Manjiorin: I had a pretty similar interpretation, but not exactly. It wasn’t that I felt like the adults had no sense at all, moreso that the argument was being made that the ideas of sense and normalcy was arbitrary anyway. So maybe not so much that the adults had no sense, but that the kids’ view of the world wasn’t necessarily less sensible than the adults just because they’re kids. The kids are working from a different framework and set of experiences, sure, but the adults seem to be more destructive of the two sets of people. I mean, Punpun’s father tells him that a burglar broke into their house while his mother lays bruised on the floor… I’d say that’s just as nonsensical as any kid’s imaginary stories (though the motivation is different, obviously).

As far as Punpun and his family being birds, I really liked that choice. Punpun’s family could be any family, really. That, and the character design could be a reflection of how Punpun views himself and his relation to the world. It’s an interesting choice, to say the least.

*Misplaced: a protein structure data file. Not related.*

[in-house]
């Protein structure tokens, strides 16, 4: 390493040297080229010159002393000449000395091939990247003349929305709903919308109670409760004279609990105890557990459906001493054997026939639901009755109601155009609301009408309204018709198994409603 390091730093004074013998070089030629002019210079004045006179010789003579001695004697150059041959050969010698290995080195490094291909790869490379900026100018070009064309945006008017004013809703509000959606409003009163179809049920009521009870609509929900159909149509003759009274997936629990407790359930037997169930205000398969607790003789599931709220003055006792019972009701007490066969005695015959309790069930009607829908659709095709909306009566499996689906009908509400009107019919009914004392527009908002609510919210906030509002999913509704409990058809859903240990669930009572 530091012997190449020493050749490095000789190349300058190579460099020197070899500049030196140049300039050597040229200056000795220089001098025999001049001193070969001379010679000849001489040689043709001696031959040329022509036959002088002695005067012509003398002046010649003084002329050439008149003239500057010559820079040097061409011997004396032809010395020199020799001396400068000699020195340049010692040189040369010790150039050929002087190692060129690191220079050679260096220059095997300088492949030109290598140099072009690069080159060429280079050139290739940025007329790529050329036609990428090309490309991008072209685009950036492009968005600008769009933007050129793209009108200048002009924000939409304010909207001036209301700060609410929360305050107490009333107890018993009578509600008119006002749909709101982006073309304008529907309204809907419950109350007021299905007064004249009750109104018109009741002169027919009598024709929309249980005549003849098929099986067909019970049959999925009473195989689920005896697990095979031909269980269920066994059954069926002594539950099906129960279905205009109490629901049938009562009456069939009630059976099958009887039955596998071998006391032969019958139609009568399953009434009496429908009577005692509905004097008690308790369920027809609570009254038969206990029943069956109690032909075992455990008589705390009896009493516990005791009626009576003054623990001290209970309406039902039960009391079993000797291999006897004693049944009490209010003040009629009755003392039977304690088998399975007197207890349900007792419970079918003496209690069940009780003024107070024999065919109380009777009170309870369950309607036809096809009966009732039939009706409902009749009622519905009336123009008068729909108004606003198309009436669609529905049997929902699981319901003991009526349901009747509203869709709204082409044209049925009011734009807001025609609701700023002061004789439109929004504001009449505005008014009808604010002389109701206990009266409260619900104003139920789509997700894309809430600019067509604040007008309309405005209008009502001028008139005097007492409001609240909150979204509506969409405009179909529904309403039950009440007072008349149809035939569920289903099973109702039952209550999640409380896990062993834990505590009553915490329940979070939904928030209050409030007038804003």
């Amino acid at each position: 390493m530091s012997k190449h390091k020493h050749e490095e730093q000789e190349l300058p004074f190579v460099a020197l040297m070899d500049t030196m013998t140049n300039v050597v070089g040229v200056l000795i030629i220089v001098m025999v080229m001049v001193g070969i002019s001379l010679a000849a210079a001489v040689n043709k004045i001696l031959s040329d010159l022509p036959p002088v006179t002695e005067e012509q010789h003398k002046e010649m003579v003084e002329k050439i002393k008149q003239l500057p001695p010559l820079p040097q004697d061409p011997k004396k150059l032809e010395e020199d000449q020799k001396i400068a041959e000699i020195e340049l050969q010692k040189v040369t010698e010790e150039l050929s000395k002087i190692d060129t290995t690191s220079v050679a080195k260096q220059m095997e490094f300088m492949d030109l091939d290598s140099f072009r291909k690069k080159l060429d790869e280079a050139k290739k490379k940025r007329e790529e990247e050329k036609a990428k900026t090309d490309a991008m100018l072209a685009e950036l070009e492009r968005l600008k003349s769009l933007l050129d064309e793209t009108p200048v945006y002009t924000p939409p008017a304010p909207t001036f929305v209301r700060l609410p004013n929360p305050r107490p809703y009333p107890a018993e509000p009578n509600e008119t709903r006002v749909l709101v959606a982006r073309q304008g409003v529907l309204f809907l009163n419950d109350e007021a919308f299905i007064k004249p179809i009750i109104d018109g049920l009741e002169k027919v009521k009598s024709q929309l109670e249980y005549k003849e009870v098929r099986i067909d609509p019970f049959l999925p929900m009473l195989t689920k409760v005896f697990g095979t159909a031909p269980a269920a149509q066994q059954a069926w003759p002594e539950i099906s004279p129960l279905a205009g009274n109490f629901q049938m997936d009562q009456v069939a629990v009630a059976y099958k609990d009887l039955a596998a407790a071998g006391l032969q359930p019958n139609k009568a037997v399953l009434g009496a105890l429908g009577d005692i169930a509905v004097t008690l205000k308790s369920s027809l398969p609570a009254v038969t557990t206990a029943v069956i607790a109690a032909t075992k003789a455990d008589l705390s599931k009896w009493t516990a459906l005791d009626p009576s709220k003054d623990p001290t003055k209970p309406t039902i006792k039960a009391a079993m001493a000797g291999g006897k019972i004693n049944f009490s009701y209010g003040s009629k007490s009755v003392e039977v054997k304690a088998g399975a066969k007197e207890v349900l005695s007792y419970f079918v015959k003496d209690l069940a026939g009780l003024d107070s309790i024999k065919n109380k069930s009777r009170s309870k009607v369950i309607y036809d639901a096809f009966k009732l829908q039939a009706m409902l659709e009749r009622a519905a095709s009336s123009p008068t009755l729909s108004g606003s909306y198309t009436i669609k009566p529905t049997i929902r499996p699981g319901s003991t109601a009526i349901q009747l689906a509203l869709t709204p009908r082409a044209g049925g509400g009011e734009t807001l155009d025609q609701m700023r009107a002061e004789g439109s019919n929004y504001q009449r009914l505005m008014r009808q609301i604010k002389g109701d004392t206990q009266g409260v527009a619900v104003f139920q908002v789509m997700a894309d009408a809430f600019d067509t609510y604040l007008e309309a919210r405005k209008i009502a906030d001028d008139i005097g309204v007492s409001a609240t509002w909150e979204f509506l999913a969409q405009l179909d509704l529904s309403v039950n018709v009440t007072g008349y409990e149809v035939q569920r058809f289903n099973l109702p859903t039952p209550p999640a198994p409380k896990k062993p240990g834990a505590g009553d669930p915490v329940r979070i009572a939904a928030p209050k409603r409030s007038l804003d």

Anything else jump out at you, Justin?

Justin: Ooh, good point on the views from a kid and adult perspective. That makes me think of all the stories in real life about adults doing silly things, and it’s generally adults because when kids do it, they don’t know better — but for some, they learn from this experience. Others don’t, which can lead to some bad things.

I’m not sure I got around to accepting that his family, and himself, are birds. I think for a while it’s quirky, it’s intriguing, but after reading a lot of chapters, that’s how he’s going to look for the whole series? It probably will depend on how the story is told — it leaves off on a pretty dark note for Punpun — but from what I read, I’m not too convinced.

The only thing that did convince was the art. Even though he did draw a simple bird figure, the page where his eyes go crazy once his crush is with him in the school’s nursing room was pretty fantastic, and overall, that is the biggest standout for me. I did see in Nijigahara how talented Asano is drawing wise, but I feel it’s a step up here, possibly due to the quirkiness, possibly because of what he was able to express (two school administrators acting high, for starters), or possibly because he’s good at cutting to the heart of a scene.

punpun 2